I recognise companies need to make money to survive. But the social media companies do not have a guaranteed right to my attention and lately, Instagram are heavily wasting it. I feel sorry for those who use it as a business platform. I’m not interested in the latest lot of algorithmic changes because again, it focuses not on me deciding what accounts I want to see = it focuses on them deciding what accounts they will promote to my timeline. And if god forbid on mobile I want to switch to the accounts I follow, well then I still can’t set that as a default.

inspired by Walter Mitty

I saw a thread on Reddit today where the Secret Life of Walter Mitty was recommended. I have some troubles with the idea of the film – I loved the novelette by James Thurber as a child and of course, they messed with the plot significantly. But I discovered it was streaming on Disney so I had a look at it. I haven’t watched all of it because I did my watching from the end trick.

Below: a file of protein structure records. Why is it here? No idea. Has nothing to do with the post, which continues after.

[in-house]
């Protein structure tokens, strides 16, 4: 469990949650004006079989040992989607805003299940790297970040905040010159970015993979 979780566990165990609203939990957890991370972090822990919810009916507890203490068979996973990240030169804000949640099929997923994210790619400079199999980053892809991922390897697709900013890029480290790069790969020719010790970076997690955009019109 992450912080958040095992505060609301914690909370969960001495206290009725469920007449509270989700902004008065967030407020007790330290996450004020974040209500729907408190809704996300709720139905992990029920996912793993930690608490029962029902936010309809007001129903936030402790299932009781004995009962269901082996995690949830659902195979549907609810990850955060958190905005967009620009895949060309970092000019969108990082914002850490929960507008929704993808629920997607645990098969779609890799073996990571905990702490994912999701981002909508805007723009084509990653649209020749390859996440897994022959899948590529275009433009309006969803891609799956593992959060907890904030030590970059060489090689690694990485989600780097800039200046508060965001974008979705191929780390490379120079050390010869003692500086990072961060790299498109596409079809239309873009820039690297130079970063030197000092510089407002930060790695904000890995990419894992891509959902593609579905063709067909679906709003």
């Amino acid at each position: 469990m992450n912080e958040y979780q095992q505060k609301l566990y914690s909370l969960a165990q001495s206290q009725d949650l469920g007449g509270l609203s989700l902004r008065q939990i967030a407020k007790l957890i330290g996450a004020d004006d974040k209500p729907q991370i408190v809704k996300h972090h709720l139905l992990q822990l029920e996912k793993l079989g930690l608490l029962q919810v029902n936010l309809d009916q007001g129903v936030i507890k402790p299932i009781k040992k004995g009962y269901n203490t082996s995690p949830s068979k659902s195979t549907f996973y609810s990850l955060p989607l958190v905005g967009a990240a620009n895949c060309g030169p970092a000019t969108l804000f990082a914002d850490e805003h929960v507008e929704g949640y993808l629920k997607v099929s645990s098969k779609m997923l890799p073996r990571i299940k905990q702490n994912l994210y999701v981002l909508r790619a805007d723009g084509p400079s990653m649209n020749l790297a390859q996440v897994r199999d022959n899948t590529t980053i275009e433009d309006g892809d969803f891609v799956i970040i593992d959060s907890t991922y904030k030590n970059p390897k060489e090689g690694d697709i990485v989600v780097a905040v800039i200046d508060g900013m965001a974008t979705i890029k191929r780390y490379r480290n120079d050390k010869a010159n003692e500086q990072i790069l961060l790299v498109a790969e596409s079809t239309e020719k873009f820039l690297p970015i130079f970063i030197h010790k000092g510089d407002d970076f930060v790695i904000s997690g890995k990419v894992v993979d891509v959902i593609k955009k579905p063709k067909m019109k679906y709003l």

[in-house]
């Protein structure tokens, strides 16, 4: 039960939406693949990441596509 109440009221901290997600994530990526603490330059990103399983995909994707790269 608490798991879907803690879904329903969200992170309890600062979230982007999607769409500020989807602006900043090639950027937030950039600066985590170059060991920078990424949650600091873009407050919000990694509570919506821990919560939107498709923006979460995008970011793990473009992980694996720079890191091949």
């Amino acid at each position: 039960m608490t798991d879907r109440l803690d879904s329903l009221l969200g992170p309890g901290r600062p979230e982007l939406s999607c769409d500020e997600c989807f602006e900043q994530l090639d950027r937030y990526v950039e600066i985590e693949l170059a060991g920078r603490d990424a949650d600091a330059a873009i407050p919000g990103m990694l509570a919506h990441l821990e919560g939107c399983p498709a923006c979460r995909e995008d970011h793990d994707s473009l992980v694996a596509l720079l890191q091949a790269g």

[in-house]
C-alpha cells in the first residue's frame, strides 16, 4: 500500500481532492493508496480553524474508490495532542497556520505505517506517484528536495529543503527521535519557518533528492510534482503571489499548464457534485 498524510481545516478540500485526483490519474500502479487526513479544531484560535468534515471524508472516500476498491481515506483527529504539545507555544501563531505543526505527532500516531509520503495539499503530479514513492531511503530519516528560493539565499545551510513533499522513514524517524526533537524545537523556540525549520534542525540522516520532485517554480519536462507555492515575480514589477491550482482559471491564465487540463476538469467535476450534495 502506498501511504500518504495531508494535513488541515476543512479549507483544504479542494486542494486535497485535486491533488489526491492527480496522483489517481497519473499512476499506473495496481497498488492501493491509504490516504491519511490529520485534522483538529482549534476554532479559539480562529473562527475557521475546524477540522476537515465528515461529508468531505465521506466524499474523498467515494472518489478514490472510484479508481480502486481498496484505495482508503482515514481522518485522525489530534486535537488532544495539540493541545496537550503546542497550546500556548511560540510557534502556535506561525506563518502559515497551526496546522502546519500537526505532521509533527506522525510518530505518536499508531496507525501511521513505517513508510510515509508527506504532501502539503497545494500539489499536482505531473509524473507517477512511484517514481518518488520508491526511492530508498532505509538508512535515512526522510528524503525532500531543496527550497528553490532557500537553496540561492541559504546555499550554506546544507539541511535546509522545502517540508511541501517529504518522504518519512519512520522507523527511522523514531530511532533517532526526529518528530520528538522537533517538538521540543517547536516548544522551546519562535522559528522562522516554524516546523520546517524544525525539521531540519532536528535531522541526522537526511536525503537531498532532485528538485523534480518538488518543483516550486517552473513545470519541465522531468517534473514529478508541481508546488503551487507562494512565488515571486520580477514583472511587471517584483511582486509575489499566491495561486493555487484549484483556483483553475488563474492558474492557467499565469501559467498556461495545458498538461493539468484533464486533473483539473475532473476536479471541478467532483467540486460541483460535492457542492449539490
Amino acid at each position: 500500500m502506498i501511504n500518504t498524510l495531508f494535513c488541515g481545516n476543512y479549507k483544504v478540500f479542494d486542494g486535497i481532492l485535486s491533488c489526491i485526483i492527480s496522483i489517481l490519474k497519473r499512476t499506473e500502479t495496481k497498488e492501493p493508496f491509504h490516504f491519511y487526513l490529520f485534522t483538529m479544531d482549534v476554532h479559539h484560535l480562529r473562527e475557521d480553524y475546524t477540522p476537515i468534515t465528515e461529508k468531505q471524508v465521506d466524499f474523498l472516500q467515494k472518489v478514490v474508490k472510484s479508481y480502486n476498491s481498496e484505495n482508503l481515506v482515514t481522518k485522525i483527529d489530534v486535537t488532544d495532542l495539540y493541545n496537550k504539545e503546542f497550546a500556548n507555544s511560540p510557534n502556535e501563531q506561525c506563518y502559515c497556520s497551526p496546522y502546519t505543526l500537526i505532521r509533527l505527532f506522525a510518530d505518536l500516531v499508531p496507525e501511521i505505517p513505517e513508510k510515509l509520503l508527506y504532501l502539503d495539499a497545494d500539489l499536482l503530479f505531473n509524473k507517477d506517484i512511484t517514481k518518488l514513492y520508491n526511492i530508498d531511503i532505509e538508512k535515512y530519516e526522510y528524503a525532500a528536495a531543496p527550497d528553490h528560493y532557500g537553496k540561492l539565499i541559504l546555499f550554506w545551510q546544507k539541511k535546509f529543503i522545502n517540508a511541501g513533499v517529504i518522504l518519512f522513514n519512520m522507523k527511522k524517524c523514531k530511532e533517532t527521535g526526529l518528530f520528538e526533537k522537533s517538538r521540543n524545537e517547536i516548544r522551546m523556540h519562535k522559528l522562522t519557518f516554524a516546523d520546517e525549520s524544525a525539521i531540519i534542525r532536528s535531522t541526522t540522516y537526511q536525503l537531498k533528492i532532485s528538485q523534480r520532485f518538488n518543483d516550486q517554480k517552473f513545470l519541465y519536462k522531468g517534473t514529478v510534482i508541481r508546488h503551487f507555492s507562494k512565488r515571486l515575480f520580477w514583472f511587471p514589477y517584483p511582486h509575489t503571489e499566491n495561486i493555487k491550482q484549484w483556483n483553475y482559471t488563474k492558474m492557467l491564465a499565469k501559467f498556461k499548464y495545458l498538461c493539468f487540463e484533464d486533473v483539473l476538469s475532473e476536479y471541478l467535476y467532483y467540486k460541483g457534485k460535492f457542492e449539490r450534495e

I was a child with a big imagination. One of the stories I wrote as 12 year old I still feel like expanding into a kids’ book. I grew up in a small town in rural Ireland in the 1980s. Very often, my imagination was about the most exciting thing happening in my life. I identified a lot with Walter Mitty. I’m not a fan of Ben Stiller but he turned that character into something interesting – someone who did get to live life. I think about that sometimes.